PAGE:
Value of Childhood Obesity Screening Unclear
Researchers See Little Evidence That Screening Prevents Obesity-Related Illnesses
July 5, 2005 -- Twice as many kids in the U.S. are overweight today as two
decades ago, but a panel of experts says it is not clear how doctors can
In a newly released report, the U.S. Preventive Services Task Force
concludes that there is little proof that the current practice of screening
children in the doctor's office for overweight and obesity
"The evidence is insufficient to recommend for or against routine
screening … in children and adolescents as a means to prevent adverse health
outcomes," the panel noted.
The task force also concluded that behavioral counseling and other
interventions delivered by doctors during routine office visits may not do much
"There are several gaps in the research evidence on screening and
interventions for overweight children and adolescents in the primary care
setting," they wrote.
Value of BMI Mixed
The panel based its report on a review of studies evaluating the impact of
obesity screening and early treatment of overweight in kids and teens in the
The studies indicate that body mass index (BMI) -- an indirect measure of
body fat which uses a person's weight -- may not be a useful measure in younger
In children, BMI is age and sex specific; when a child's BMI measure is
greater than 95% of his peers, the child is categorized as overweight or obese.
Children that are overweight and obese have a higher risk of being overweight
and obese adolescents.
Health-related illness associated with
But Evelyn Whitlock, MD, MPH, who led the review team, says the value of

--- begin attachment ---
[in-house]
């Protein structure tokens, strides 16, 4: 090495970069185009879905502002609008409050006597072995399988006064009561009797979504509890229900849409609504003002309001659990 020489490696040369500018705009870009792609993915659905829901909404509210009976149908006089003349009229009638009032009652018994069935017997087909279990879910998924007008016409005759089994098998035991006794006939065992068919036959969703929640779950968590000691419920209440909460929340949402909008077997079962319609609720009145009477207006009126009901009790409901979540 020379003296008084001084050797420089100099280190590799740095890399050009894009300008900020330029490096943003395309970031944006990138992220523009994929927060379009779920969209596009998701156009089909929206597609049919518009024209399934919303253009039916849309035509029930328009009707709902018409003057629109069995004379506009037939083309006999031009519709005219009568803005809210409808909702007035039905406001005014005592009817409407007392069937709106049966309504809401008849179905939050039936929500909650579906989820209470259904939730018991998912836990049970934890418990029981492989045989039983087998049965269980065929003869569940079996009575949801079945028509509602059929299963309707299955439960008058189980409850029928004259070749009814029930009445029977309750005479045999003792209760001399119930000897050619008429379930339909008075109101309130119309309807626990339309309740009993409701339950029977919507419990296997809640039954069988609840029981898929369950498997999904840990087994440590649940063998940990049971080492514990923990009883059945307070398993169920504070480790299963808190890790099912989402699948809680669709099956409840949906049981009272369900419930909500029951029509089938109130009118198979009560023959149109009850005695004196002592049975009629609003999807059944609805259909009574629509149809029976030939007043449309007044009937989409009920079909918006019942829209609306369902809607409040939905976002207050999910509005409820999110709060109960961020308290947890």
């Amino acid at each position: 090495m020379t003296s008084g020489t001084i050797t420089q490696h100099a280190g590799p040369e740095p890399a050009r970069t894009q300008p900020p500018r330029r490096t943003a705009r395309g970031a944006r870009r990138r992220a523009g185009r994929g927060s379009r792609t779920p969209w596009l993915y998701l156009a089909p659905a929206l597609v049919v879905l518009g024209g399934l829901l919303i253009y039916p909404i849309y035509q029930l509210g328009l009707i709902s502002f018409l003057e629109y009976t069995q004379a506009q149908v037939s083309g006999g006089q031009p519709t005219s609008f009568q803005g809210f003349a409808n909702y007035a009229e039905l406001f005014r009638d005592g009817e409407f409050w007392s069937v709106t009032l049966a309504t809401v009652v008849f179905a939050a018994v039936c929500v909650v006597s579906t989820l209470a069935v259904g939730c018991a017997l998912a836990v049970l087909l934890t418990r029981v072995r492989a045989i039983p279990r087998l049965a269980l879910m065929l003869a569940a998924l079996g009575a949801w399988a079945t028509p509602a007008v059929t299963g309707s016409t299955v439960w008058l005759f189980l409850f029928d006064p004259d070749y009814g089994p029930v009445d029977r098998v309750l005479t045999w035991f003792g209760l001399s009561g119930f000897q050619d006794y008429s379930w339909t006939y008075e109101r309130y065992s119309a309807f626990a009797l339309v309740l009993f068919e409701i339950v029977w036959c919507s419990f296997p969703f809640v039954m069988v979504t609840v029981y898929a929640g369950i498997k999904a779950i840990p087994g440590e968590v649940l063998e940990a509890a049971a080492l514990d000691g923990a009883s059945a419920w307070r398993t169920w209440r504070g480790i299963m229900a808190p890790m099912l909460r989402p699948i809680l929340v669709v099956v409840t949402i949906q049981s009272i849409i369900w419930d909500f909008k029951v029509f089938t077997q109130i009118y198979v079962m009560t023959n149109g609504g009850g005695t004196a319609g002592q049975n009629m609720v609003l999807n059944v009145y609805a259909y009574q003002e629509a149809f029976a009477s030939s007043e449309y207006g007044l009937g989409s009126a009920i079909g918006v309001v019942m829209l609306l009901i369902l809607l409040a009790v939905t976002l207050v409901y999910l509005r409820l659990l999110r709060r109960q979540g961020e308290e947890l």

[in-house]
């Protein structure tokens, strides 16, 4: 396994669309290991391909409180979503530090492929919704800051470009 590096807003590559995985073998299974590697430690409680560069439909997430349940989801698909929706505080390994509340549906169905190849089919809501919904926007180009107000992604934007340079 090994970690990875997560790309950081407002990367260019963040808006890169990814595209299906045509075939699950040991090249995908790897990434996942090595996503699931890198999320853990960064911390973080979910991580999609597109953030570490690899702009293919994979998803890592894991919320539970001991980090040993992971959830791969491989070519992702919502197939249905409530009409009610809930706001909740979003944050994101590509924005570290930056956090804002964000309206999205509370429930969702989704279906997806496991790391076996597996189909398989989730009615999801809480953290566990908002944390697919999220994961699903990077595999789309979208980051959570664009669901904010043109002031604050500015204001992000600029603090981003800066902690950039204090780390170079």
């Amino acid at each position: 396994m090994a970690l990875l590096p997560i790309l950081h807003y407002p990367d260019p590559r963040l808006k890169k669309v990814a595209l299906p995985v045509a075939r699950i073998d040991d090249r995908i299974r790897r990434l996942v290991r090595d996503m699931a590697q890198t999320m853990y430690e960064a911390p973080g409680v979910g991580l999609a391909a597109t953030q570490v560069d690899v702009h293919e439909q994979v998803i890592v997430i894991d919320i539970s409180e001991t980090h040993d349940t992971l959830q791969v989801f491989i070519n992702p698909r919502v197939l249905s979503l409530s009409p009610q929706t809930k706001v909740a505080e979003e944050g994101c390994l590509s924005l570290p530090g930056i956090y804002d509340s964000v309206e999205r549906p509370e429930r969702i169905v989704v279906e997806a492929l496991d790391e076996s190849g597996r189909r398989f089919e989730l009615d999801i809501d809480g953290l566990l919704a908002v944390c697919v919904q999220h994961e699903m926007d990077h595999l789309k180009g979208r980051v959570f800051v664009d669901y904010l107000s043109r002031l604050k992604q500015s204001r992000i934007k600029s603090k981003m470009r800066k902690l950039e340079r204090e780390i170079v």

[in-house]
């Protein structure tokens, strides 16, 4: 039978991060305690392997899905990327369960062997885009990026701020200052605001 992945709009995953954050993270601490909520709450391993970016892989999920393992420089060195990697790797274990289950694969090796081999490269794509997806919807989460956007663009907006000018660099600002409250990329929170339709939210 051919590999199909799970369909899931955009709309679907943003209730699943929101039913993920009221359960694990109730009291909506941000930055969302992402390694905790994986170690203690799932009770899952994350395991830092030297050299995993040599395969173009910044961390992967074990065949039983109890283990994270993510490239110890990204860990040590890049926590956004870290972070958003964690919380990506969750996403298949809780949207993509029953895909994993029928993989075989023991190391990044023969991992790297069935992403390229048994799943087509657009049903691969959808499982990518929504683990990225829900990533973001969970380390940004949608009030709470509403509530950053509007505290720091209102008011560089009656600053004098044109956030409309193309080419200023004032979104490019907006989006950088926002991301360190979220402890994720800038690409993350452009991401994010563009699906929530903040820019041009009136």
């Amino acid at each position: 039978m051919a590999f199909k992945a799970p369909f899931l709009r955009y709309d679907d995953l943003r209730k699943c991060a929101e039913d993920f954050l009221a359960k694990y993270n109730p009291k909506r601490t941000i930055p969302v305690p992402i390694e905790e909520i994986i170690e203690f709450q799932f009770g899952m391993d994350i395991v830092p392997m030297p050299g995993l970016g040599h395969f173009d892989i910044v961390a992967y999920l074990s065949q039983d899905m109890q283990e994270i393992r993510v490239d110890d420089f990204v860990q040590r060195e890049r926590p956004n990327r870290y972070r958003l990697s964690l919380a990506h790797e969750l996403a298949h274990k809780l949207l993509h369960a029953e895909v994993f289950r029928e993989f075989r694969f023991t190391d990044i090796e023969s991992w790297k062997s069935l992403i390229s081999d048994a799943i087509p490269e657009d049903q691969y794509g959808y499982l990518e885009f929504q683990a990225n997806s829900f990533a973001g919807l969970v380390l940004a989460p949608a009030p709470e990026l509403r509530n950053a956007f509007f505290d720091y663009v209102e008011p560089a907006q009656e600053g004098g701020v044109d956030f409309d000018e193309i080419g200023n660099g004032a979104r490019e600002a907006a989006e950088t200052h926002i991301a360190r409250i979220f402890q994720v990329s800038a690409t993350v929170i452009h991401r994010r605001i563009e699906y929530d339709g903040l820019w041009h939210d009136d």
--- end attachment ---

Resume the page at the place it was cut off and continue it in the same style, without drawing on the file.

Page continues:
measuring overweight in young children as a predictor of obesity in adulthood
"The issue is what do you do with a 3-year-old in the 95th percentile,
and what do you tell his parents," she tells WebMD. "We don't have the
She adds that programs addressing overweight in older children and teens are
not widely available, and that there is little evidence that intervention
efforts aimed at this age group are effective.
The review is published in the July issue of the American Academy of
Pediatricians' journal Pediatrics.
Parents Often Don't See Problem
In a related study also published in the journal, researchers reported that
parents frequently don't recognize that their child is overweight, or say they
feel powerless to do anything about it.
The researchers surveyed 151 parents of children; 62% of the kids were
overweight or obese. The researchers found almost half of the parents (44%)
and were classified as
having no interest in changing behaviors in the next six months. Another 17% of
parents did recognize that their child had a problem, and were thinking about
making a change, but not soon.